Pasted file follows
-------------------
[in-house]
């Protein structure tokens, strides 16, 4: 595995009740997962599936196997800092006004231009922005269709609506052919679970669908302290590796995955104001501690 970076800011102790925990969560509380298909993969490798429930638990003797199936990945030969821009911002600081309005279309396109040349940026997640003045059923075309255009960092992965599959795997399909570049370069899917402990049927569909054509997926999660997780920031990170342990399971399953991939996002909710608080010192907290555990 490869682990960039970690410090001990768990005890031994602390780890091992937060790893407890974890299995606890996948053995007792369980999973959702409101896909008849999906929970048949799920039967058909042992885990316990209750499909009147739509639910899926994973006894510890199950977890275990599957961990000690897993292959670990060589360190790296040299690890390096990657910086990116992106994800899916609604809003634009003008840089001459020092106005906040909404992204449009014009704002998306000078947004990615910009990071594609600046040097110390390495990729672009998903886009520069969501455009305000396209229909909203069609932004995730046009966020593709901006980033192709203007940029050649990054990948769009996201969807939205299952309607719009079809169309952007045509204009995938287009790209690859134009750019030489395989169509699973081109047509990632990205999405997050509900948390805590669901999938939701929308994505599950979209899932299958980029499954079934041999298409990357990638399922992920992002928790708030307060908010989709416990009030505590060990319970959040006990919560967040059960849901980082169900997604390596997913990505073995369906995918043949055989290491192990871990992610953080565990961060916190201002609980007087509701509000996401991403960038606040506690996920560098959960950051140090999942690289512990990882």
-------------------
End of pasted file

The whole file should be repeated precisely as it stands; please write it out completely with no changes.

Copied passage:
[in-house]
């Protein structure tokens, strides 16, 4: 595995009740997962599936196997800092006004231009922005269709609506052919679970669908302290590796995955104001501690 970076800011102790925990969560509380298909993969490798429930638990003797199936990945030969821009911002600081309005279309396109040349940026997640003045059923075309255009960092992965599959795997399909570049370069899917402990049927569909054509997926999660997780920031990170342990399971399953991939996002909710608080010192907290555990 490869682990960039970690410090001990768990005890031994602390780890091992937060790893407890974890299995606890996948053995007792369980999973959702409101896909008849999906929970048949799920039967058909042992885990316990209750499909009147739509639910899926994973006894510890199950977890275990599957961990000690897993292959670990060589360190790296040299690890390096990657910086990116992106994800899916609604809003634009003008840089001459020092106005906040909404992204449009014009704002998306000078947004990615910009990071594609600046040097110390390495990729672009998903886009520069969501455009305000396209229909909203069609932004995730046009966020593709901006980033192709203007940029050649990054990948769009996201969807939205299952309607719009079809169309952007045509204009995938287009790209690859134009750019030489395989169509699973081109047509990632990205999405997050509900948390805590669901999938939701929308994505599950979209899932299958980029499954079934041999298409990357990638399922992920992002928790708030307060908010989709416990009030505590060990319970959040006990919560967040059960849901980082169900997604390596997913990505073995369906995918043949055989290491192990871990992610953080565990961060916190201002609980007087509701509000996401991403960038606040506690996920560098959960950051140090999942690289512990990882």